Remember our cheery/self-righteous plan for underscheduling this summer? So tragicomical in hindsight.
Whit had a blast scootering around the neighborhood, jumping on random trampolines and inviting herself to swim and stay for dinner in other people’s homes; that was fine.
Jace, though, was largely morose and bitter about not going to camp. Never mind that he did a shit ton of fun stuff: camping, fishing, biking, wake surfing, water parks, trip to East Coast, Pride parading, interactive art exhibitions, live theater and music, friend fun, etc. Reviewing seasonal highlights elicited sighs, eye-rolls and ennui-soaked slithering back upstairs to a darkened lair. Oh, teenagerdom.
One of the household adults fished, camped, cycled, wake-surfed and climbed the Grand Teton this week. The other one camped and hiked while simultaneously donning the annual birthday fairy hat and crafting THREE festive and delightful birthday experiences for the THREE family members who have birthdays within 28 days of each other during the second half of summer when the certain other adult might otherwise have been lounging on the deck with iced beverages and paperbacks. THREE parties, special menus, guest lists, themes and activities, RSVPS, coordinated giving campaigns involving friends and immediate and extended family, cakes from scratch lovingly if inexpertly decorated. THREE
Also three sets of houseguests (who we LOVE!), back to school stuff (and my god the paperwork nowadays is not for the disorganized among us) one kid trip to the ER (not appendicitis, just a nasty infection) and you’ve got yourself a summer.
Next year will see a return to sleepaway camps. And the teenager will get a paying job that he must leave the house to perform, ideally most days of the week for as many hours as possible. Maybe two jobs.
The summer also saw our first anniversary of living in Park City.
It was intense saying goodbye to Cohasset last summer and moving 2,400 miles to a town where we knew exactly one family. Who promptly left the country for five months the moment we arrived (pretty sure they were going anyway, but still).
Much has changed in our lives this past year, from the surface to the core.
As for the surface (the core is a story for another day):
In New England suburbs, outfits require planning even if you’re running next door for a quick sec. Women thoughtfully purchase and accessorize ensembles for afternoon play dates even though they know the slobbery goldfish crumbs and juice dribbles are coming for them. You don’t go out without advance intel on who is wearing what (unless you’re a renegade lone-wolf type, in which case good luck getting future invites). Forty-something men openly tsk-tsk friends who wear white or linen after Labor Day.
In Utah, I answered the door wearing a decade-old T-shirt maxi dress, a little stretched and faded, fabric pilling, a dress occasionally used as a nightgown. “Whoa. Fancy,” said my husband’s friend. He looked distrustful.
“Enough” fancy stuff here is one outfit for summer and one for winter. Actually you don’t need anything fancy in summer (unless you’re going back East to visit). So I’ve reverted to my 1990 college student look (a comfy and super cheap aesthetic indeed).
Related: We pretty much live outdoors now because there is no humidity and only 12 mosquitoes in the entire state. Windows and doors are always open. So the house is a (bugless) dusty mess and the vacuum chamber gets filled up and needs emptying three times every time we use it.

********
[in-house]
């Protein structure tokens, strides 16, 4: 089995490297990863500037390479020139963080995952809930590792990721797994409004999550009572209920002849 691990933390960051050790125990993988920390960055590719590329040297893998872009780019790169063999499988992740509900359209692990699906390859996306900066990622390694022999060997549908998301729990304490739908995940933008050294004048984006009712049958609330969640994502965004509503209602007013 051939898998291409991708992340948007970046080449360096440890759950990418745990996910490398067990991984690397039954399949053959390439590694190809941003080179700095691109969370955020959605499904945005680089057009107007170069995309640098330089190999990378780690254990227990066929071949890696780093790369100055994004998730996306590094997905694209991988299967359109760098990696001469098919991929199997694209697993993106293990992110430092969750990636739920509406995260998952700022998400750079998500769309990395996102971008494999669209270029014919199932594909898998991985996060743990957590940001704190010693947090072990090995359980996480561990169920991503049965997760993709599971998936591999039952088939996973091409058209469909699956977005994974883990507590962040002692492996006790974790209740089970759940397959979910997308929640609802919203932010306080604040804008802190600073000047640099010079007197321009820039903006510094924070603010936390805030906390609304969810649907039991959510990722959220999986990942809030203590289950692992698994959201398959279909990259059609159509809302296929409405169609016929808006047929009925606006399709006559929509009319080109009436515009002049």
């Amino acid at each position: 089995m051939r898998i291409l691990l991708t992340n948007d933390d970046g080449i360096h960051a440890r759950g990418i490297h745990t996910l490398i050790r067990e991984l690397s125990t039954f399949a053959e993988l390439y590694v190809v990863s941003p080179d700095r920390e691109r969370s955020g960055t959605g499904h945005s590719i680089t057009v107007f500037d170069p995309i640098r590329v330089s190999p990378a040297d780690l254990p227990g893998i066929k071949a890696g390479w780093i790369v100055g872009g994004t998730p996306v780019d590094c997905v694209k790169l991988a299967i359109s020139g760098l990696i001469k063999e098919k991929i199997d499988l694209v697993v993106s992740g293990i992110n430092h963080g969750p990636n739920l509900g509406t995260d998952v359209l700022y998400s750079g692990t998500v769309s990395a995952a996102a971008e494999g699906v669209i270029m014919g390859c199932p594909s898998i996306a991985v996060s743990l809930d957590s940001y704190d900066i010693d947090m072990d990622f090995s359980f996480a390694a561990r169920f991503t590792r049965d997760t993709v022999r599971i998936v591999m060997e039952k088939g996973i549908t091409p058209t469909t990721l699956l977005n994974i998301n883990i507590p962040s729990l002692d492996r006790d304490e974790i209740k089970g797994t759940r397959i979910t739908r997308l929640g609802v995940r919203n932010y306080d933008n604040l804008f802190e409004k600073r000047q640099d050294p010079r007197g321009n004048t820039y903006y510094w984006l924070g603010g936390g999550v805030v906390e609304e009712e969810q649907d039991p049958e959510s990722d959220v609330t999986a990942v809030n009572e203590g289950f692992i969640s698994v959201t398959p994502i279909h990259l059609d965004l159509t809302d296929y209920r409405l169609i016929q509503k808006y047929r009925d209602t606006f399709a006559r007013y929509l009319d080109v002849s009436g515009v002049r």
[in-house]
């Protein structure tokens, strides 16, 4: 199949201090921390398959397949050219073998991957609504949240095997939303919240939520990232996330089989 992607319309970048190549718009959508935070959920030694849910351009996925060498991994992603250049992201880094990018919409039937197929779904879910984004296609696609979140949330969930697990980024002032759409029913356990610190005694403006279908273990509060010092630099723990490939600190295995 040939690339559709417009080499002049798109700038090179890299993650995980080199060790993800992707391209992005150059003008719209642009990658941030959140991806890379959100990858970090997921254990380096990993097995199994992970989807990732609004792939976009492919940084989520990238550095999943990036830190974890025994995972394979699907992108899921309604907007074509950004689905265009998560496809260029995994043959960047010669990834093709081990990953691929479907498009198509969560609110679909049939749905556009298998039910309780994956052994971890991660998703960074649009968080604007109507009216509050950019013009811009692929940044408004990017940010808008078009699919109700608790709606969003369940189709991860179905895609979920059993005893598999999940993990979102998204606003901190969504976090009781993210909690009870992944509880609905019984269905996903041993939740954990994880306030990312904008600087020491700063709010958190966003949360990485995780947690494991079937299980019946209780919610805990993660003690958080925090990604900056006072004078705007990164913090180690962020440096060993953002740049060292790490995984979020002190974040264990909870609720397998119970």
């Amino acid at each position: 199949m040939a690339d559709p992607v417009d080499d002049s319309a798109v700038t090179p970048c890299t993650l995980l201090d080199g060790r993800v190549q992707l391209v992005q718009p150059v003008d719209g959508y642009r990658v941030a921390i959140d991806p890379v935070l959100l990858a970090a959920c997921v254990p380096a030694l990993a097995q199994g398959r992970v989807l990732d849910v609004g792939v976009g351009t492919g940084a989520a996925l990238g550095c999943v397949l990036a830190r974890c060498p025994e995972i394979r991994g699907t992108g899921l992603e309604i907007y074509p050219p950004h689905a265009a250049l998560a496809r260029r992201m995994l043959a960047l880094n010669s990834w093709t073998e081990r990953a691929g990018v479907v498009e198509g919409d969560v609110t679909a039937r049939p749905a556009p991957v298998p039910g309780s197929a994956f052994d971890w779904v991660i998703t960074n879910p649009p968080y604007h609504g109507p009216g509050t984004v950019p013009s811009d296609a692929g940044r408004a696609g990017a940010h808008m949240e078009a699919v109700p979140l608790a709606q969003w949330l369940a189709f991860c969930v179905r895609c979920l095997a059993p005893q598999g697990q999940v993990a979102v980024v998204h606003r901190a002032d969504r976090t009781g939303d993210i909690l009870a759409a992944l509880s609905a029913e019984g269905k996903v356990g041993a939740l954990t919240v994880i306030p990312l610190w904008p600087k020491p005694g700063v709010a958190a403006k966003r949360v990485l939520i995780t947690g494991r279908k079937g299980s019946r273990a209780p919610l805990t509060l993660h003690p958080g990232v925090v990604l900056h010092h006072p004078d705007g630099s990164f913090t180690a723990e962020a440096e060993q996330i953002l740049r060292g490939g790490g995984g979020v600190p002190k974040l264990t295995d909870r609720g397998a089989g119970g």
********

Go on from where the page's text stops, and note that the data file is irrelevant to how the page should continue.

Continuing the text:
We’re outside because that is one of the tenets of Park City life. Thou shalt go outside.
Outdoor enthusiasm here is such that the gym is vaguely embarrassing. Exercising indoors -loser! Everyone has a bicycle (or five) on their four-wheel-drive high-clearance vehicles all summer, and skis or other snow-enjoying accessories all winter. People exercise beforethey exercise. I’m serious.
Everyone is breathing hard, sweating and flushed, from doing things outside, all year round. A typical greeting is “I’m not gonna hug you, I stink!” It is all very impressive and inspirational, if not the greatest smelling. Thank God that clothing-related brain space is freed up so we can focus on being more outdoorsy.
This community is also more diverse than Cohasset, MA, although no one believes that until I explain that Cohasset is 98.5 % white. (Park City is only 94 % white so that’s a step in the right direction for us, although everyone we meet sobs and frets at the lack of diversity here because they moved from San Francisco or Seattle or Houston or New York).
There are two languages commonly spoken and written here (three if you count the elementary school French immersion program). And the tourists confer a global vibe, even if they’re muddled about how to get from point A to point B and where to eat dinner.
The robust tourism and rapid population growth here, though, are a mixed bag.
Many people move here by choice rather than necessity. Consequently they are extremely cheerful and fulfilled (and jacked up on post-exercise endorphins) and preoccupied with enjoying Utah’s delights while avoiding mushrooming traffic issues and tourists and anyone who looks like a tourist or who might be harboring tourists in their home.
So we are working to convince locals that we live here too– we are honest to god newly minted members of the permanent community, not tourists.
There may be a whiff of newcomer overload in the hearts of those who arrived earlier. To anyone who is even unconsciously annoyed that we showed up, I’m sorry. But dude, it’s not your state either!
To Utah natives, okay, yes, it is your state. But uh, we’re contributing to your economy! So there’s that! We are doing our best to get on board with your program by not being assholes, exercising our faces off and recreating outdoors constantly, vacuuming a lot, and not turning our house into an airbnb, even during Sundance. Let us know what else we can do to help.